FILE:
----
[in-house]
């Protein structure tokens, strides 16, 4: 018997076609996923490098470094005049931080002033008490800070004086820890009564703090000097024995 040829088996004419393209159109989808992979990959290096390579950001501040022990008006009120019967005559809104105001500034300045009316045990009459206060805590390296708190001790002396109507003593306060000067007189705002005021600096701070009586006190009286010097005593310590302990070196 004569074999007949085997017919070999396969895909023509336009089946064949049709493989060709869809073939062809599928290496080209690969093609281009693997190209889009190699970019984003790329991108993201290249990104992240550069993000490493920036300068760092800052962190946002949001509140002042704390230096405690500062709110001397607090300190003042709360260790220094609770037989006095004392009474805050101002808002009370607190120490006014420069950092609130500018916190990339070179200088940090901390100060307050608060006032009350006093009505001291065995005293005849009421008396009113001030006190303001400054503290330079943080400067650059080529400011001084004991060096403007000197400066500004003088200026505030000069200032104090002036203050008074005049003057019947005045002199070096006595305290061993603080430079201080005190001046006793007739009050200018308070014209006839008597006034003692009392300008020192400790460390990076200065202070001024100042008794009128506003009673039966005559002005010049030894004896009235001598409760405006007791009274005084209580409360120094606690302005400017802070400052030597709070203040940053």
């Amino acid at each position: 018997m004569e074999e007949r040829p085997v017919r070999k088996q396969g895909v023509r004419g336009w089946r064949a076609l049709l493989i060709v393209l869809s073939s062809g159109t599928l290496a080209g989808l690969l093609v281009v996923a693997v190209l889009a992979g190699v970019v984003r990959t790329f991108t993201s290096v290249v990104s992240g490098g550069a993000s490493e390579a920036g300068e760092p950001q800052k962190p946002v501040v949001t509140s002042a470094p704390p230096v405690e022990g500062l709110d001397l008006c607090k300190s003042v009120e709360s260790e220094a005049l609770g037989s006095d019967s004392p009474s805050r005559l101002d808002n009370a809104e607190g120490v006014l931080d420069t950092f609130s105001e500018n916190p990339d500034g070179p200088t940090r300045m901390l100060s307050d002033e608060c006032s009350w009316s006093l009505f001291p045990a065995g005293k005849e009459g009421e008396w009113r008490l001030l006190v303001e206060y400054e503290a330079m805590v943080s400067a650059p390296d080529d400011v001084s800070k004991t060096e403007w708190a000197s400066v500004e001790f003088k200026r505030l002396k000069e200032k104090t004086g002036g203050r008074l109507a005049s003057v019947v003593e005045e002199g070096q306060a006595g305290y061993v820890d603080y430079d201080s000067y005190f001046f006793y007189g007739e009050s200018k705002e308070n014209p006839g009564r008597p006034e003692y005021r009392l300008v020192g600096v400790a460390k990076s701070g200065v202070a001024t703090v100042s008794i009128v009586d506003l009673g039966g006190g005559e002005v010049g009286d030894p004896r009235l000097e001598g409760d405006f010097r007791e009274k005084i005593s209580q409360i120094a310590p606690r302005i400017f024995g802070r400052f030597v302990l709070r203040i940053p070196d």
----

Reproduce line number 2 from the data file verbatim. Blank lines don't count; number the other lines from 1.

């Protein structure tokens, strides 16, 4: 018997076609996923490098470094005049931080002033008490800070004086820890009564703090000097024995 040829088996004419393209159109989808992979990959290096390579950001501040022990008006009120019967005559809104105001500034300045009316045990009459206060805590390296708190001790002396109507003593306060000067007189705002005021600096701070009586006190009286010097005593310590302990070196 004569074999007949085997017919070999396969895909023509336009089946064949049709493989060709869809073939062809599928290496080209690969093609281009693997190209889009190699970019984003790329991108993201290249990104992240550069993000490493920036300068760092800052962190946002949001509140002042704390230096405690500062709110001397607090300190003042709360260790220094609770037989006095004392009474805050101002808002009370607190120490006014420069950092609130500018916190990339070179200088940090901390100060307050608060006032009350006093009505001291065995005293005849009421008396009113001030006190303001400054503290330079943080400067650059080529400011001084004991060096403007000197400066500004003088200026505030000069200032104090002036203050008074005049003057019947005045002199070096006595305290061993603080430079201080005190001046006793007739009050200018308070014209006839008597006034003692009392300008020192400790460390990076200065202070001024100042008794009128506003009673039966005559002005010049030894004896009235001598409760405006007791009274005084209580409360120094606690302005400017802070400052030597709070203040940053």